There has also been an effort among some members of Prime Minister Benjamin Netanyahu’s new right-wing government to end funding to public broadcaster Kan, which the country’s film industry views as another attack on its free expression.

“Kan has all this dialogue,” Ivgy said. “It has Jewish and religious and Arab and Palestinian, for kids and for grownups. And nothing is taboo there. I feel that it’s very dangerous to close that option down.”

Many Israeli filmmakers are fighting back. Hundreds, including Kolirin and Rotem, have refused to sign the ministry’s pledge, and many have also protested the settlement grant program. Nadav Lapid, one of the country’s most celebrated and outspoken directors, harshly critiqued government restrictions placed on his own work in the 2021 drama “Ahed’s Knee,” which went on to win a special prize at Cannes.

Kolirin said he had recently been on a call with several Israeli filmmakers looking to further organize against artistic restrictions, and that it had given him hope. “I had this feeling of some optimism, which I didn’t have for a long time,” he said. But he didn’t mince words when discussing Israel’s new governing coalition, which he likened to “a circus of mad dogs unleashed.”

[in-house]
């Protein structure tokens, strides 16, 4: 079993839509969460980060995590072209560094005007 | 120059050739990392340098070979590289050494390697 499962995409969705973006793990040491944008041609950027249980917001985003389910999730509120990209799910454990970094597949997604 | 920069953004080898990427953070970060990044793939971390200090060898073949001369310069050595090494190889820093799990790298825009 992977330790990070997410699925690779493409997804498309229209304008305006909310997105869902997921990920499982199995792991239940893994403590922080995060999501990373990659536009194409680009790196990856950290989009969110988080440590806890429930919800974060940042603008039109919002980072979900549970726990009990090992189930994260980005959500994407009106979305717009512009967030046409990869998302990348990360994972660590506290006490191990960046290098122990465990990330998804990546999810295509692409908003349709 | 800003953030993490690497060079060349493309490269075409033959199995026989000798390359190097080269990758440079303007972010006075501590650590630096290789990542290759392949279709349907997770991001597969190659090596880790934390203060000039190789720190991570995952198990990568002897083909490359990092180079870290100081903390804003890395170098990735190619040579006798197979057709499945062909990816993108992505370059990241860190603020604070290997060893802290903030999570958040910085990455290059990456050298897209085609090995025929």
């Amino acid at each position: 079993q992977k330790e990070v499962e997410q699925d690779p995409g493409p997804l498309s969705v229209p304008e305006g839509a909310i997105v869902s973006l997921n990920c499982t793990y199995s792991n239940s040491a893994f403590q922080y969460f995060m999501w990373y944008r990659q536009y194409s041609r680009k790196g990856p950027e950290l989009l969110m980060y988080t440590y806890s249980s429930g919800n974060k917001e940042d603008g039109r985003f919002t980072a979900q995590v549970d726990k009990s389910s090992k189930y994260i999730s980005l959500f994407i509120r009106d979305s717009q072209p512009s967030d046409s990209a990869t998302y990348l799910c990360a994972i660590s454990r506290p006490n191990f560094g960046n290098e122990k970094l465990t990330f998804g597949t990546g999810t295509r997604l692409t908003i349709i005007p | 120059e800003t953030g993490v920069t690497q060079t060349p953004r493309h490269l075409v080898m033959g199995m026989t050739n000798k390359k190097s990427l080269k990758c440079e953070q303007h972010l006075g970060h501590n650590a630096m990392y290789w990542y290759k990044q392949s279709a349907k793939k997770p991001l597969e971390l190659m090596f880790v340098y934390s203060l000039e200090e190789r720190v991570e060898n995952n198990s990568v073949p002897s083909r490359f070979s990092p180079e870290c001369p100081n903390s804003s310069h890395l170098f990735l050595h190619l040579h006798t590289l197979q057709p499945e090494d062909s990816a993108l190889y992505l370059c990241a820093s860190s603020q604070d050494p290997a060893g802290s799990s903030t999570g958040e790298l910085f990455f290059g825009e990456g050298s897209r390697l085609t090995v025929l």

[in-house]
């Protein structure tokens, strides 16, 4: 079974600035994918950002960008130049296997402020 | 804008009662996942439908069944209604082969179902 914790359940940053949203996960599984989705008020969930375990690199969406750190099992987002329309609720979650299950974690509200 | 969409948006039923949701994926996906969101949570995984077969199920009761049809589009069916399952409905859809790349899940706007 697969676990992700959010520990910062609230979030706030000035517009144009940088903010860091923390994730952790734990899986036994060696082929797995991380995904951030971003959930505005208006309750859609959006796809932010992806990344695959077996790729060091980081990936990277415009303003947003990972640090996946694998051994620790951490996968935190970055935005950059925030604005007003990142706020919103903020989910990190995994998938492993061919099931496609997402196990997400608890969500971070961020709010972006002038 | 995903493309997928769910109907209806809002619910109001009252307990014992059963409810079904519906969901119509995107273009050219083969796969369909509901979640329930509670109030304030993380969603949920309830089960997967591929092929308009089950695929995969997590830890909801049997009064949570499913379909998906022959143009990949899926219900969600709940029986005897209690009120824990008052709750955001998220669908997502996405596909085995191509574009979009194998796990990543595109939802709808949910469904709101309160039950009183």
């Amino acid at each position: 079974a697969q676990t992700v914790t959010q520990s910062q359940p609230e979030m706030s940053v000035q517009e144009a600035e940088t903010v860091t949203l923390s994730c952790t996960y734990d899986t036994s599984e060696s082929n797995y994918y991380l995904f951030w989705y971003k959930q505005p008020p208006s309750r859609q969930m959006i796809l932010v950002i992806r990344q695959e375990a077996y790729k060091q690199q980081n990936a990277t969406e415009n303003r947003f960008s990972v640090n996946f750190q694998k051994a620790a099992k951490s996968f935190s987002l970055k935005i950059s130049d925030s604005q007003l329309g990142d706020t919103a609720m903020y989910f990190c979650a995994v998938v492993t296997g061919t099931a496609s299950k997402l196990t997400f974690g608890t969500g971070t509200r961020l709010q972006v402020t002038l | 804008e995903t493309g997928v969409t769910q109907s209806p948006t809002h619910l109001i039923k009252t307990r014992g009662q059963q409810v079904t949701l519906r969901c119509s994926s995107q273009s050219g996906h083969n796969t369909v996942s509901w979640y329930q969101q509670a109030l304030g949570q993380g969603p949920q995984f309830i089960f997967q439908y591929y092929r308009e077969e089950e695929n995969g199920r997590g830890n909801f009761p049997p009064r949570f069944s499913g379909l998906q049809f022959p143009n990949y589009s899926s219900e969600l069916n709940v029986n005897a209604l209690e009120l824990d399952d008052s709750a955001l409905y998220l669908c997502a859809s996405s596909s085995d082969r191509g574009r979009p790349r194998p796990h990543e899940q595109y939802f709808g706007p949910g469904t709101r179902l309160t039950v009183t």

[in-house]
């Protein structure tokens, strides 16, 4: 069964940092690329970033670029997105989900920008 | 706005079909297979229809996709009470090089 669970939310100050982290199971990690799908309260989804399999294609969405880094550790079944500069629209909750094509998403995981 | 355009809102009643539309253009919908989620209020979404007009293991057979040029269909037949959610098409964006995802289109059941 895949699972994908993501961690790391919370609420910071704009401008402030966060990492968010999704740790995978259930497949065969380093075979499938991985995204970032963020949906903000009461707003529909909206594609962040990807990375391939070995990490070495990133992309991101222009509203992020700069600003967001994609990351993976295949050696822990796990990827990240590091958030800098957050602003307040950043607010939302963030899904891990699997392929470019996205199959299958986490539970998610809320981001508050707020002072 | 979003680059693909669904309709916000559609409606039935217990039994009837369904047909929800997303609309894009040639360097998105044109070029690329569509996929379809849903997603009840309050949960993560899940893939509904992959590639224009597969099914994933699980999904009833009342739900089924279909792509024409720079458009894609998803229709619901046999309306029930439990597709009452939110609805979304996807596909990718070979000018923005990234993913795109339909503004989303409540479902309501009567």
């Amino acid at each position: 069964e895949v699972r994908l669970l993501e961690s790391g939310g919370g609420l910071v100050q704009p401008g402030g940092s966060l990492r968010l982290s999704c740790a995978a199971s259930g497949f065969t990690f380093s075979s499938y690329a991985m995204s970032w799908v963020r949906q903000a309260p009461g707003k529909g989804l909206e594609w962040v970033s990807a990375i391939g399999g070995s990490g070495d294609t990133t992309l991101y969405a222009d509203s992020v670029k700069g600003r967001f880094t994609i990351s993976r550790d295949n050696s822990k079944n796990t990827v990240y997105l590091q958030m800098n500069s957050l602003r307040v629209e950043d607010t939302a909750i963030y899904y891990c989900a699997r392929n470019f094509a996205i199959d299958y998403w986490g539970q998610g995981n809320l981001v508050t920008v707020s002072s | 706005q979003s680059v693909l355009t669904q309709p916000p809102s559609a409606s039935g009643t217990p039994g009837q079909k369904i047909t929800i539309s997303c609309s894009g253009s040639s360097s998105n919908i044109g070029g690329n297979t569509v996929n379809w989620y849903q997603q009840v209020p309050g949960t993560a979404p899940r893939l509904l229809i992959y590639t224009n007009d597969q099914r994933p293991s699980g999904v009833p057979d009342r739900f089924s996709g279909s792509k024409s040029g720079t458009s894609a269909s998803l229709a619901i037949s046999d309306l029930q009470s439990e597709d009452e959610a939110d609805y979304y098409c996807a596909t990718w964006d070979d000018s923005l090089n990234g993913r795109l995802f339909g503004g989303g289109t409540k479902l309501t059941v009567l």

Rotem said that the current government is “very, very bad and scary,” but that it has only strengthened her resolve to make political films.

“For me, it’s also political to show women in Israel in a deep way: I mean Arabs and Jews,” she said. “Because I don’t think there are enough films that are doing that.”

For Kashua, a veteran TV writer and opinion columnist, the question of identity in Israeli and Palestinian filmmaking is even more pronounced. After a long career of trying to write about the Palestinian experience in Hebrew as a way of reaching Israelis, he left Israel for the United States in 2014, becoming discouraged by an incident in which Jewish extremists burned a Palestinian teenager alive as revenge after Palestinian terrorists kidnapped Israeli soldiers. Now based in St. Louis, he has worked as a writer and story editor on Israeli series that center on both Palestinian and Jewish stories — including the global hit “Shtisel,” which focuses on haredi Orthodox Jews, and its upcoming spinoff, along with “Madrasa,” a young-adult series about a bilingual Hebrew-Arabic school.